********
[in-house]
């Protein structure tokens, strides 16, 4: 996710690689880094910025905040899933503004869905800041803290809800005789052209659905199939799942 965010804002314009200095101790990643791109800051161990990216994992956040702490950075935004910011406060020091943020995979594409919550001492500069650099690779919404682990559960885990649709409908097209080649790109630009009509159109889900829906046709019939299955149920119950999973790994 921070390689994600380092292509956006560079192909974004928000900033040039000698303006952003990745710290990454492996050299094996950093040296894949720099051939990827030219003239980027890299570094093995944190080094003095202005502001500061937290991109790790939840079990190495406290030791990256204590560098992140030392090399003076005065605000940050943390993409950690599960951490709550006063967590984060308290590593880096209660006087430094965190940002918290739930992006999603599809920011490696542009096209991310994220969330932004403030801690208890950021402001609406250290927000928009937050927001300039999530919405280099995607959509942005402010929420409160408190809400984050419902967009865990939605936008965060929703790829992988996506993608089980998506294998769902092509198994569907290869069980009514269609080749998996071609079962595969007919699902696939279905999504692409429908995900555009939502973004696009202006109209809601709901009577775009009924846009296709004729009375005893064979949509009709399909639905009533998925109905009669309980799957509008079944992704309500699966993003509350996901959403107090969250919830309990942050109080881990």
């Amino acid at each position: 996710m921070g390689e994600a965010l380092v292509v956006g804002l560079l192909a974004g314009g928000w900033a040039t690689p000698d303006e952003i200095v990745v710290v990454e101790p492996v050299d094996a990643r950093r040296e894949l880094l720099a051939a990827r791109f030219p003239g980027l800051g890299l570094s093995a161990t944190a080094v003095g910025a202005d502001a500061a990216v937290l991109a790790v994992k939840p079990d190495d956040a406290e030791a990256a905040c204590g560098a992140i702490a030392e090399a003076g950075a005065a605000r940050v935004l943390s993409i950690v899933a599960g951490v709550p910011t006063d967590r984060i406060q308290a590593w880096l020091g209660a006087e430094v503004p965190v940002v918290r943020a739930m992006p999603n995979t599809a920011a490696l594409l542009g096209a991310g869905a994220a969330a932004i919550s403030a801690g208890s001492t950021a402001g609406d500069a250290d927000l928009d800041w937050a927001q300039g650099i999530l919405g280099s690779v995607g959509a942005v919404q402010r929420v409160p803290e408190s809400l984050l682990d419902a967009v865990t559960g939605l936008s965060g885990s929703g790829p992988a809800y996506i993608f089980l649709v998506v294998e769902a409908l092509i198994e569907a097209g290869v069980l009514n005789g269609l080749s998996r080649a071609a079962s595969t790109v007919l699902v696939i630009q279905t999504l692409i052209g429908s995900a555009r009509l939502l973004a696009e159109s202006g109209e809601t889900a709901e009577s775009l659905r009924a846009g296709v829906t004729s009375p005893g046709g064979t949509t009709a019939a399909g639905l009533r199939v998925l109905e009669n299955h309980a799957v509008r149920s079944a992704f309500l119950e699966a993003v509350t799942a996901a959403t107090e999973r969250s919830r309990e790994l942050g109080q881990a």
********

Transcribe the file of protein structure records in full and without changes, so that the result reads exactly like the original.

[in-house]
């Protein structure tokens, strides 16, 4: 996710690689880094910025905040899933503004869905800041803290809800005789052209659905199939799942 965010804002314009200095101790990643791109800051161990990216994992956040702490950075935004910011406060020091943020995979594409919550001492500069650099690779919404682990559960885990649709409908097209080649790109630009009509159109889900829906046709019939299955149920119950999973790994 921070390689994600380092292509956006560079192909974004928000900033040039000698303006952003990745710290990454492996050299094996950093040296894949720099051939990827030219003239980027890299570094093995944190080094003095202005502001500061937290991109790790939840079990190495406290030791990256204590560098992140030392090399003076005065605000940050943390993409950690599960951490709550006063967590984060308290590593880096209660006087430094965190940002918290739930992006999603599809920011490696542009096209991310994220969330932004403030801690208890950021402001609406250290927000928009937050927001300039999530919405280099995607959509942005402010929420409160408190809400984050419902967009865990939605936008965060929703790829992988996506993608089980998506294998769902092509198994569907290869069980009514269609080749998996071609079962595969007919699902696939279905999504692409429908995900555009939502973004696009202006109209809601709901009577775009009924846009296709004729009375005893064979949509009709399909639905009533998925109905009669309980799957509008079944992704309500699966993003509350996901959403107090969250919830309990942050109080881990």
């Amino acid at each position: 996710m921070g390689e994600a965010l380092v292509v956006g804002l560079l192909a974004g314009g928000w900033a040039t690689p000698d303006e952003i200095v990745v710290v990454e101790p492996v050299d094996a990643r950093r040296e894949l880094l720099a051939a990827r791109f030219p003239g980027l800051g890299l570094s093995a161990t944190a080094v003095g910025a202005d502001a500061a990216v937290l991109a790790v994992k939840p079990d190495d956040a406290e030791a990256a905040c204590g560098a992140i702490a030392e090399a003076g950075a005065a605000r940050v935004l943390s993409i950690v899933a599960g951490v709550p910011t006063d967590r984060i406060q308290a590593w880096l020091g209660a006087e430094v503004p965190v940002v918290r943020a739930m992006p999603n995979t599809a920011a490696l594409l542009g096209a991310g869905a994220a969330a932004i919550s403030a801690g208890s001492t950021a402001g609406d500069a250290d927000l928009d800041w937050a927001q300039g650099i999530l919405g280099s690779v995607g959509a942005v919404q402010r929420v409160p803290e408190s809400l984050l682990d419902a967009v865990t559960g939605l936008s965060g885990s929703g790829p992988a809800y996506i993608f089980l649709v998506v294998e769902a409908l092509i198994e569907a097209g290869v069980l009514n005789g269609l080749s998996r080649a071609a079962s595969t790109v007919l699902v696939i630009q279905t999504l692409i052209g429908s995900a555009r009509l939502l973004a696009e159109s202006g109209e809601t889900a709901e009577s775009l659905r009924a846009g296709v829906t004729s009375p005893g046709g064979t949509t009709a019939a399909g639905l009533r199939v998925l109905e009669n299955h309980a799957v509008r149920s079944a992704f309500l119950e699966a993003v509350t799942a996901a959403t107090e999973r969250s919830r309990e790994l942050g109080q881990a």